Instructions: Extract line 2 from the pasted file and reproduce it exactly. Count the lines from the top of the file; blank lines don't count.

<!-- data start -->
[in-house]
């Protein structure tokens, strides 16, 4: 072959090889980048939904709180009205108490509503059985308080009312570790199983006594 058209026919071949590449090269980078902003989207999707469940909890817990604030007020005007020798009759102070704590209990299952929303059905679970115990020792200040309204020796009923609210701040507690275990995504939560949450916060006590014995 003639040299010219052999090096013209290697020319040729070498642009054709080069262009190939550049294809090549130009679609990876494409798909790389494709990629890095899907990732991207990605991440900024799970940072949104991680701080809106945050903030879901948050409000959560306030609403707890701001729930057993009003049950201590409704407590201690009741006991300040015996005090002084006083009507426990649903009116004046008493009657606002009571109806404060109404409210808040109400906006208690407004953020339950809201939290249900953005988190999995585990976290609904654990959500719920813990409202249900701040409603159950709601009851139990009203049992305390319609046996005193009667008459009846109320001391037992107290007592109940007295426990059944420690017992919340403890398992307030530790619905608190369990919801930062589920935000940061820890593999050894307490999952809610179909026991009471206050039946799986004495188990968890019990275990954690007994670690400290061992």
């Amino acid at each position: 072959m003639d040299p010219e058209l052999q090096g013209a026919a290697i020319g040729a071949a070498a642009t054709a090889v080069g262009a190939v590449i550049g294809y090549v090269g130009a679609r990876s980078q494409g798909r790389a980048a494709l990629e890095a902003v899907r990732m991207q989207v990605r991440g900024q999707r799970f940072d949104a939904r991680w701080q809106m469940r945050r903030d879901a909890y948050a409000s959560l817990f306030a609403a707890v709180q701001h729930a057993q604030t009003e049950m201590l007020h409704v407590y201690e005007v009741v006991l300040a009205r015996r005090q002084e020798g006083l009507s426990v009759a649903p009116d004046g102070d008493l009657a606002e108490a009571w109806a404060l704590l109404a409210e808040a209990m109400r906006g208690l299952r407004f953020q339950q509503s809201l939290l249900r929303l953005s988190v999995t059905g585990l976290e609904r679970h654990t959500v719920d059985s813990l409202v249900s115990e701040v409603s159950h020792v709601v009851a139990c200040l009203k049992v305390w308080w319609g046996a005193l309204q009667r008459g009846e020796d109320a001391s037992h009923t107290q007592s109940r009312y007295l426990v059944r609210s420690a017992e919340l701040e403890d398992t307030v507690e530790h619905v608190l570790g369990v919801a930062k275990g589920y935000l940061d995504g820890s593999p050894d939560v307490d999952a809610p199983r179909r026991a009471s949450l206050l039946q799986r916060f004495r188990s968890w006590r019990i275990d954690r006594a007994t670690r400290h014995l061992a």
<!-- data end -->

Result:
């Protein structure tokens, strides 16, 4: 072959090889980048939904709180009205108490509503059985308080009312570790199983006594 058209026919071949590449090269980078902003989207999707469940909890817990604030007020005007020798009759102070704590209990299952929303059905679970115990020792200040309204020796009923609210701040507690275990995504939560949450916060006590014995 003639040299010219052999090096013209290697020319040729070498642009054709080069262009190939550049294809090549130009679609990876494409798909790389494709990629890095899907990732991207990605991440900024799970940072949104991680701080809106945050903030879901948050409000959560306030609403707890701001729930057993009003049950201590409704407590201690009741006991300040015996005090002084006083009507426990649903009116004046008493009657606002009571109806404060109404409210808040109400906006208690407004953020339950809201939290249900953005988190999995585990976290609904654990959500719920813990409202249900701040409603159950709601009851139990009203049992305390319609046996005193009667008459009846109320001391037992107290007592109940007295426990059944420690017992919340403890398992307030530790619905608190369990919801930062589920935000940061820890593999050894307490999952809610179909026991009471206050039946799986004495188990968890019990275990954690007994670690400290061992």